Focus On: Corporate Foodservice

B&I operators are reimagining how to feed a dispersed workforce.

Sodexo is on a mission to create workplace solutions with top quality, healthy menu options.

When the COVID-19 pandemic forced corporate employees to trade their cubicles for the work-from-home life, their respective foodservice operations in many cases were forced to hit the pause button. “It’s also provided us with, for lack of a better phrase, a reset button,” says Damian Monticello, senior manager of hospitality services for GuideWell. As employees start to return to work in-office, operators are reimagining what foodservice might look like for a workforce that is likely to remain dispersed in the long term, with some employees in-office, some working from home and others doing a bit of both.

Sodexo is on a mission to create workplace solutions with top quality, healthy menu options.

Sodexo is on a mission to create workplace solutions with top quality, healthy menu options.

THE GROWTH FORECAST

Kevin Banas, project manager with Cini-Little Int’l., who designed foodservice facilities for companies such as LinkedIn and Sweetwater Sound, says many clients have put projects on hold due to uncertainty about the future of their office space.

“A lot of companies are downsizing their office footprint, hot desking or having more employees work from home and less in the office,” Banas says. “So that would give them a chance to evaluate the size of their corporate servery. I think in the B&I sector, a lot of decision-making has been postponed.”

Mike Gillespie, president of corporate services for Sodexo, says he predicts a gradual return of employees to the office this summer and fall. “But I don’t personally think we get back to the pre-pandemic revenues or even [volume of ] people on-site until probably a year from now,” he says.

“You hear numbers as high as 70, 80 percent of the workforce at some accounts were furloughed and that’s an awful lot of people,” Monticello says. “There is going to be a massive race for talent. We are all going to need to restock, restaff and, in essence, retrain.”

TRENDS + INNOVATIONS

“Trying to force thousands of people into a cafeteria through a serving line within the span of a couple of hours really isn’t appealing to employees,” says Robert Gebhardt, JLL’s experience services lead for the Americas. Instead, he expects to see more micro-markets dispersed throughout workspaces.

Barista-manned bars with a wellness focus will continue to gain traction. “Employees can collaborate around a cup of coffee, smoothie or a wellness beverage,” Gebhardt says. “Employees want to feel safe and feel supported from a wellness standpoint. How do we provide them with a break in the day, a mental moment to disconnect, but also how do we fuel them through food and drink in a healthy way?”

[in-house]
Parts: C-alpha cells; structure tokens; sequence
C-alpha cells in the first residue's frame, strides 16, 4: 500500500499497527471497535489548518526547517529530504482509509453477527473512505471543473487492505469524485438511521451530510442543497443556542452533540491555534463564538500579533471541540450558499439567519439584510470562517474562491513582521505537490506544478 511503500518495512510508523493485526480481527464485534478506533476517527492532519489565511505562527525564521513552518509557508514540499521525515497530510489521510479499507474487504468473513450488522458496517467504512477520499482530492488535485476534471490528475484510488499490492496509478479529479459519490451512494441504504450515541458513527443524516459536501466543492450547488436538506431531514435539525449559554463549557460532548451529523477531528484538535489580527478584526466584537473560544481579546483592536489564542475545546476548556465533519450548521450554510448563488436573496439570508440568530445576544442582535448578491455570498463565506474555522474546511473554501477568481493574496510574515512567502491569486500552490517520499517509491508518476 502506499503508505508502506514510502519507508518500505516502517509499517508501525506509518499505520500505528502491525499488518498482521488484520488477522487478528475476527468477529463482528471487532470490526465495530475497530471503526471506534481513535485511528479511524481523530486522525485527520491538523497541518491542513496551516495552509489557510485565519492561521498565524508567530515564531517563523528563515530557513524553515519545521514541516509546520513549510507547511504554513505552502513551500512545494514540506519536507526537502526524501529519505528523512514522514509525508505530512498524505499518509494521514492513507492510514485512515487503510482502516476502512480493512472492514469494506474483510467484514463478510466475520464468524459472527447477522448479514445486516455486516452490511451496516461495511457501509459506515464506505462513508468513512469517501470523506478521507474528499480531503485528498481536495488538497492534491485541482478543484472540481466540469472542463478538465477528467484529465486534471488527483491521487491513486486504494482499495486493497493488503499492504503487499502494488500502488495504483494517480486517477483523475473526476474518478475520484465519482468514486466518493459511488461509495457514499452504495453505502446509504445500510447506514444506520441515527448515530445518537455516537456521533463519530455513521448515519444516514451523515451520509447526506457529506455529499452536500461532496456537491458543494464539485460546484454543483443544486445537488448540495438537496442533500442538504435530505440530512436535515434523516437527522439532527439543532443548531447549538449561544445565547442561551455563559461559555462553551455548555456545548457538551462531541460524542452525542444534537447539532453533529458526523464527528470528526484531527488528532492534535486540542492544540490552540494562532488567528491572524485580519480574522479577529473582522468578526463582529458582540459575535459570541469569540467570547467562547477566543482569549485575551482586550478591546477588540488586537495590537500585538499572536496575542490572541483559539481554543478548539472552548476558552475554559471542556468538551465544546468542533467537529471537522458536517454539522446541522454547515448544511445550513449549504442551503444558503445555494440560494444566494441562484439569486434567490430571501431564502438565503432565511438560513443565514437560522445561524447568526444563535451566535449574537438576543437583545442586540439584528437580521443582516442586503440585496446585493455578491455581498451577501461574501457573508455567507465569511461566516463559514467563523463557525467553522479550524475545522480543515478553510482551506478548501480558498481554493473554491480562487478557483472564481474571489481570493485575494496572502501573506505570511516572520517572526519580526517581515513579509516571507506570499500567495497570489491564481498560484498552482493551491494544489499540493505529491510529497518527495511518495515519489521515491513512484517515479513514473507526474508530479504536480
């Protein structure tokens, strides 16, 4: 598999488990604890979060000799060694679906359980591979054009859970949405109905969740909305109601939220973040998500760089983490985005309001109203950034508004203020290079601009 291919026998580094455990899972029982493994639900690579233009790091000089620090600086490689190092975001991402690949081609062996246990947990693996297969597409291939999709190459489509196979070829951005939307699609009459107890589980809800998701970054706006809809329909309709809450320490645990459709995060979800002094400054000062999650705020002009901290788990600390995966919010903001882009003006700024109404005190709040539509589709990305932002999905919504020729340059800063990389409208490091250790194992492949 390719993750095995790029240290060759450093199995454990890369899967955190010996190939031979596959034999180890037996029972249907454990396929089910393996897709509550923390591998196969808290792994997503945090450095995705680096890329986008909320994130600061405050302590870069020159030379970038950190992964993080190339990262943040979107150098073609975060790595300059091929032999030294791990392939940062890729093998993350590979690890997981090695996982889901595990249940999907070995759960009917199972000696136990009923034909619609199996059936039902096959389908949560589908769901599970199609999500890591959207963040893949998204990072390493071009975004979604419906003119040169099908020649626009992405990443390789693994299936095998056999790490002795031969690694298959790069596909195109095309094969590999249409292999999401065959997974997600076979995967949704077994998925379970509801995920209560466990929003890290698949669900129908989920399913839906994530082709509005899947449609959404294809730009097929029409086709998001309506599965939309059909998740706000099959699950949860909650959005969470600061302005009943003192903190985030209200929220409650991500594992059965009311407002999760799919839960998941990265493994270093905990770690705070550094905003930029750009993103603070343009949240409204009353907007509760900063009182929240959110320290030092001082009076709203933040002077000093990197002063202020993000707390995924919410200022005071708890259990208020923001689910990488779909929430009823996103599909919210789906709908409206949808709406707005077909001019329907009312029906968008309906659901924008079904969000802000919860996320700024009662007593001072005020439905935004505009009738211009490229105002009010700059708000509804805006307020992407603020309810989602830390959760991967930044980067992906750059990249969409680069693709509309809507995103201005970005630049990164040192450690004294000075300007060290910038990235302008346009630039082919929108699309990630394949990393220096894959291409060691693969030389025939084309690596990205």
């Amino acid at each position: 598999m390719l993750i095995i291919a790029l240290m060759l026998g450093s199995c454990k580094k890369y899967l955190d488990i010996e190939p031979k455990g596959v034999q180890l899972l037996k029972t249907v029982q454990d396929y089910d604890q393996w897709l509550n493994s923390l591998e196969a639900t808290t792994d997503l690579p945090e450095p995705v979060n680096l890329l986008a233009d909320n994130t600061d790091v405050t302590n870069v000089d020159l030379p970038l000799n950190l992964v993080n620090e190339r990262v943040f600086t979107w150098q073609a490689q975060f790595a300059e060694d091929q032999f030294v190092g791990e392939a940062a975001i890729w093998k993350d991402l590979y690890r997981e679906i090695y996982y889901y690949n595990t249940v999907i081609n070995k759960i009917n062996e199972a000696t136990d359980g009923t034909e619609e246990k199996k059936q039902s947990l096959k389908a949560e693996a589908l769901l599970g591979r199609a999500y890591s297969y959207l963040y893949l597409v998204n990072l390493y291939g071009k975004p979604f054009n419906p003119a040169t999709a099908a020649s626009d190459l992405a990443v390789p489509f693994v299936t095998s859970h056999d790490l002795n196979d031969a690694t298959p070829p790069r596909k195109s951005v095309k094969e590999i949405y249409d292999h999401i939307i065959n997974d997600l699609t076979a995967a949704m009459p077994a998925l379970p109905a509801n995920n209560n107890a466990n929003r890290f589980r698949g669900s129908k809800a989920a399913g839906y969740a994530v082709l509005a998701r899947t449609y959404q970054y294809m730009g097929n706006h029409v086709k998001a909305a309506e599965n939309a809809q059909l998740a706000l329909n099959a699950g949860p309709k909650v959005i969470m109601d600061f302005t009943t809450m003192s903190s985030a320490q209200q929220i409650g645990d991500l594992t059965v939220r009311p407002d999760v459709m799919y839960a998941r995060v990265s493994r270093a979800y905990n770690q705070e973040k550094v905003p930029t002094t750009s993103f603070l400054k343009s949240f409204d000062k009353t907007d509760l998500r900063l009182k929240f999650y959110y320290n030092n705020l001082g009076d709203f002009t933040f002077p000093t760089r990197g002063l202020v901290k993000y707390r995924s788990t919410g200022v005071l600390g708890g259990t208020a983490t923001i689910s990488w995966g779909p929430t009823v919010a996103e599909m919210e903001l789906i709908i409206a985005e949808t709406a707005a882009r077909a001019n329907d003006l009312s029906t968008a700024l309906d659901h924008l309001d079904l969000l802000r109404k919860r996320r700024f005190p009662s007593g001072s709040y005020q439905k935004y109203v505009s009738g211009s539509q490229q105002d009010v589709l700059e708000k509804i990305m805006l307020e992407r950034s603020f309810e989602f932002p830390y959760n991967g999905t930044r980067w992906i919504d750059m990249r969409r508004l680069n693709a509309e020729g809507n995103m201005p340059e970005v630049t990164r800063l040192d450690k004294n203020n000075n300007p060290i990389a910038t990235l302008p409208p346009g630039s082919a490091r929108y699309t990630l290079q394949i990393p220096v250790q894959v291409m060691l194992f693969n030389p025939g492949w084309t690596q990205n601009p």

Expecting that employees will continue to crave variety after having myriad options via third-party delivery apps while working from home, operators are turning their cafes into a ghost kitchen of sorts, churning out multiple branded concepts for carryout. “We thought, what’s the way we can provide the most options to everybody?” Monticello says. “Through mobile or desktop ordering, we can provide a lot of different concepts but not have to staff every station out in our servery space. … We took the idea and approach of making our kitchen more of a makeline like you would see at a fast-casual operation.”

Companies that have provided free meals as an in-office perk are looking for ways to deliver food to employees working from home. Sodexo’s recent acquisition of Nourish Inc. and expansion of Good Eating Co. in the U.S. will support a hub-and-spoke strategy of delivery to both employees’ homes and also to the offices of companies with or without kitchens.

As many as 95% of operators plan to provide limited service, such as grab-and-go items, when 25% of employees return to work.Photo courtesy of GuideWell;

As many as 95% of operators plan to provide limited service, such as grab-and-go items, when 25% of employees return to work. Photo courtesy of GuideWell.

THE STATS

According to the Society for Hospitality and Foodservice Management’s January 2021 Back to Work Survey:

47% of survey respondents predicted that 50% of their employees will be back to work in-office by the third quarter of 2021. 55% of respondents predicted that 75%-100% of their employees will be back to work in-office by the first quarter of 2022.

95% said they planned to provide limited service, i.e. grab-and- go, when 25% of employees return to work.

89% said they planned to reopen cafes with full service once 75%- 100% of employees return to work.

12% said they would have a budget for kitchen equipment once 75%- 100% population is achieved.

25% said their company will use ghost kitchens or third-party delivery for remote employees.

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